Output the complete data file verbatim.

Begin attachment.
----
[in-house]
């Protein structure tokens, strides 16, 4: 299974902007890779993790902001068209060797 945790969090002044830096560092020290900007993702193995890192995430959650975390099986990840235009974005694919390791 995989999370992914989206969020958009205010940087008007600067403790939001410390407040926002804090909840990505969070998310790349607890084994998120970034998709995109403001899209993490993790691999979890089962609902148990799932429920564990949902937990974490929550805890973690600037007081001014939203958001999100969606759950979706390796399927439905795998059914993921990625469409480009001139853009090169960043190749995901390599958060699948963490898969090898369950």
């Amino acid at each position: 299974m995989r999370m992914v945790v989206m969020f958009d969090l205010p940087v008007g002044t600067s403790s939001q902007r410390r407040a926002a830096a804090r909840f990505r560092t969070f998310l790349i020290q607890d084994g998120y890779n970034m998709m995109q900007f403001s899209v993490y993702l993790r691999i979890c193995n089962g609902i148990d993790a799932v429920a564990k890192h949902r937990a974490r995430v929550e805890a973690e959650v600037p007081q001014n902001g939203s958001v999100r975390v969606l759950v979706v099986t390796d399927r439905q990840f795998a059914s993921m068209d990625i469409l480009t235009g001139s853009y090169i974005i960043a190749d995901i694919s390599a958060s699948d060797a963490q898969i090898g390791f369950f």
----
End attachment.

[in-house]
């Protein structure tokens, strides 16, 4: 299974902007890779993790902001068209060797 945790969090002044830096560092020290900007993702193995890192995430959650975390099986990840235009974005694919390791 995989999370992914989206969020958009205010940087008007600067403790939001410390407040926002804090909840990505969070998310790349607890084994998120970034998709995109403001899209993490993790691999979890089962609902148990799932429920564990949902937990974490929550805890973690600037007081001014939203958001999100969606759950979706390796399927439905795998059914993921990625469409480009001139853009090169960043190749995901390599958060699948963490898969090898369950």
């Amino acid at each position: 299974m995989r999370m992914v945790v989206m969020f958009d969090l205010p940087v008007g002044t600067s403790s939001q902007r410390r407040a926002a830096a804090r909840f990505r560092t969070f998310l790349i020290q607890d084994g998120y890779n970034m998709m995109q900007f403001s899209v993490y993702l993790r691999i979890c193995n089962g609902i148990d993790a799932v429920a564990k890192h949902r937990a974490r995430v929550e805890a973690e959650v600037p007081q001014n902001g939203s958001v999100r975390v969606l759950v979706v099986t390796d399927r439905q990840f795998a059914s993921m068209d990625i469409l480009t235009g001139s853009y090169i974005i960043a190749d995901i694919s390599a958060s699948d060797a963490q898969i090898g390791f369950f």